The Louisiana Private Works Act gives provisions to laborers, material suppliers, subcontractors, and others who have not received payment for services rendered or materials provided in a construction project. Essentially, it allows workers to file a lien against the property on which construction is taking place in order to force contractors and owners to provide payment. If the owner or contractor refuses to pay, the lien can be enforced, causing part or all of the property to be sold. The funds will then be given to the unpaid workers.
However, recent revisions to this code introduce strict guidelines for workers who are pursuing liens against construction owners and contractors. The La R.S. § 9:4822, Extinguishment of Claims and Privileges, says that workers’ liens may be refused under certain circumstances. This legislative update relates to claims against both owners and contractors of private construction projects.
Under the updated Louisiana law, workers’ lien claims may be denied if:
- The worker does not preserve the claim properly
- The worker does not file the claim properly
- The worker waits longer than 1 year to enforce the claim
Furthermore, if the obligation that the lien is filed for is fulfilled, the lien will be extinguished. This means that if the contractor or owner agrees to pay what you are due, the lien will no longer be in effect. The lien will also be extinguished if the owner or contractor files a bond.
These updates make it important for workers who are filing a lien to understand their options and speak with experienced construction litigation attorneys. Our firm has guided numerous clients to successful solutions. We can analyze your options, help you file the correct paperwork, and represent you as you seek fair payment for your services and materials.
How to Properly & Accurately File a Lien Under the Louisiana Private Works Act
In order for your claim to be considered valid in Louisiana courts, you must follow several guidelines. First of all, you must make sure the lien claim is in writing and is signed. Furthermore, the claim must include a description of the amount and type of obligation you are owed. This relates to the main reason you are filing the claim. You must provide detailed itemized elements, but you do not necessarily need to attach unpaid invoices to the form.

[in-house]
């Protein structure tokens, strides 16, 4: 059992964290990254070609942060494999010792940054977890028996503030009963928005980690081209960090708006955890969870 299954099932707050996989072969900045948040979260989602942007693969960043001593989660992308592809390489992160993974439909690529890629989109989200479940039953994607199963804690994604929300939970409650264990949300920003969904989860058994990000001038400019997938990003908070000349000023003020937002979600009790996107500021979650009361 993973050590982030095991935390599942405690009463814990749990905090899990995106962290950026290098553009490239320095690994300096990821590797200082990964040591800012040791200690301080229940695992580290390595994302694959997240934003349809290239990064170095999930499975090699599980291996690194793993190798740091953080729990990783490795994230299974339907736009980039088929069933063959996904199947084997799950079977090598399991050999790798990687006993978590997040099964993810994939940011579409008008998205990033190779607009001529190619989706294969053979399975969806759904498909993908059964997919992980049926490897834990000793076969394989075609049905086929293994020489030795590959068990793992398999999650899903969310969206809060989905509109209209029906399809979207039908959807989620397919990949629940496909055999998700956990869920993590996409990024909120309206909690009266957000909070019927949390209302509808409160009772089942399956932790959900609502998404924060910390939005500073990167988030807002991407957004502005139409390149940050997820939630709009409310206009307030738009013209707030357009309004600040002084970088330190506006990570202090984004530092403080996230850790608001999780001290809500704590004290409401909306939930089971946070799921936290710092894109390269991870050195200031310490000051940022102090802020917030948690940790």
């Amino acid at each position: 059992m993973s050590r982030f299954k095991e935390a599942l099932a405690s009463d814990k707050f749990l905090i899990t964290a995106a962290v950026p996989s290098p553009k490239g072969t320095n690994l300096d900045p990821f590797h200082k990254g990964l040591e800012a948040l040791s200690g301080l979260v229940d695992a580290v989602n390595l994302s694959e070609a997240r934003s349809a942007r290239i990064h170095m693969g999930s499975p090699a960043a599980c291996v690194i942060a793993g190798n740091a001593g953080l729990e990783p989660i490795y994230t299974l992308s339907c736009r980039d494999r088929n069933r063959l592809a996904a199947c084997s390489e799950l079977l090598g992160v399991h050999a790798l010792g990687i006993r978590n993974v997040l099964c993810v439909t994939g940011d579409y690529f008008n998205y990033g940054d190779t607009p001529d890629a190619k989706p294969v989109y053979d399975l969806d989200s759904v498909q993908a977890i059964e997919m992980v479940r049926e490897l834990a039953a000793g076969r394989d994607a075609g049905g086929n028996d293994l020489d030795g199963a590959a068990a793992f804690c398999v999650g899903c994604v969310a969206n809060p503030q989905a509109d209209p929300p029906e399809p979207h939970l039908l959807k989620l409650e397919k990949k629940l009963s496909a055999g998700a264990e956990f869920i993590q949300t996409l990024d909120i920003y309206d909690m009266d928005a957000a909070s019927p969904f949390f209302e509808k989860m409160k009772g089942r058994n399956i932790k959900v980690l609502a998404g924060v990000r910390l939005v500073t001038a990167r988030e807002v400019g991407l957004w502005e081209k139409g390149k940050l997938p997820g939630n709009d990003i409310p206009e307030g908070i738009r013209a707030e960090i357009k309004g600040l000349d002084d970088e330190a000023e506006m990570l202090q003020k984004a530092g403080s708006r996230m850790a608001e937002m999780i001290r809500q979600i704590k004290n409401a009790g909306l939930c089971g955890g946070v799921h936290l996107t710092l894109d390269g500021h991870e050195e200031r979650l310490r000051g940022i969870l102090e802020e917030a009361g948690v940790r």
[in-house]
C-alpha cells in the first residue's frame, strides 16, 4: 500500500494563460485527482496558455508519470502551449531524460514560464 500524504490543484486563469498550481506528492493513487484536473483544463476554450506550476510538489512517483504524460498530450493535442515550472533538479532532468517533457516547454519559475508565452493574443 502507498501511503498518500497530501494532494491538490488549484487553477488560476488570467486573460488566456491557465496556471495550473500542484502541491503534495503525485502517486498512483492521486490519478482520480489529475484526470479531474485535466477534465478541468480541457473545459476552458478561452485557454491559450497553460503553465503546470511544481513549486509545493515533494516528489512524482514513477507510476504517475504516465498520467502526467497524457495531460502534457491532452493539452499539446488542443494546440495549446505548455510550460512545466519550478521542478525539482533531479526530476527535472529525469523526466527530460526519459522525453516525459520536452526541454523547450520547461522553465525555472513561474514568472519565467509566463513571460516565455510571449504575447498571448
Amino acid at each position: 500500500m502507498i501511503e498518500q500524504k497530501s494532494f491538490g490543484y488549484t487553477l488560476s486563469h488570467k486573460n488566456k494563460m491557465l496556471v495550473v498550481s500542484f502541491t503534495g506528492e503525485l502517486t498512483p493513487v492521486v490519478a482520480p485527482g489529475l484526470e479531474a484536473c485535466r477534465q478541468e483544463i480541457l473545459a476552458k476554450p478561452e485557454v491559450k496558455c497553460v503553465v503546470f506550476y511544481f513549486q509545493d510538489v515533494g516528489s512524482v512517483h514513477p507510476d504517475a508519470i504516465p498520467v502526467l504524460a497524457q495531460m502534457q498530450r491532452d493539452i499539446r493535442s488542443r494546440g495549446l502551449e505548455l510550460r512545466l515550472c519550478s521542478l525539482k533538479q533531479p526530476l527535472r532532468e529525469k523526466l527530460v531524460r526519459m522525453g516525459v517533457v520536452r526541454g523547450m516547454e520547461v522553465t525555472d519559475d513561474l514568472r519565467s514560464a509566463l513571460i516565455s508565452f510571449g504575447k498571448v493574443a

In the itemized description of your claim, you must include information about:
- The specific materials supplied for the construction project
- Who you worked for, or for whom your contract was performed
- The nature of the services you provided
In addition, you must provide a description of the immovable (the piece of land or property) where the work was performed or where the services and materials were provided. This information must include the subdivision, lot number, and square. By following these technical requirements and thoroughly filling out the lien form, you can pursue the payment you deserve for your construction services.
Knowledgeable Representation for Clients in Construction Litigation Cases
At Scott, Vicknair, Hair & Checki, LLC, we have guided numerous clients to successful outcomes. Our New Orleans construction litigation attorneys can build your case and help you seek compensation for your labor. We know you are going through a stressful and frustrating time. That is why our legal team can tenaciously represent your case in court. We believe that contractors and owners have a responsibility to provide fair and timely payment for services and materials provided for construction projects. Whatever your situation, our lawyers can provide personal assistance every step of the way.
Contact our firm today to schedule an initial case evaluation with one of our passionate legal advocates.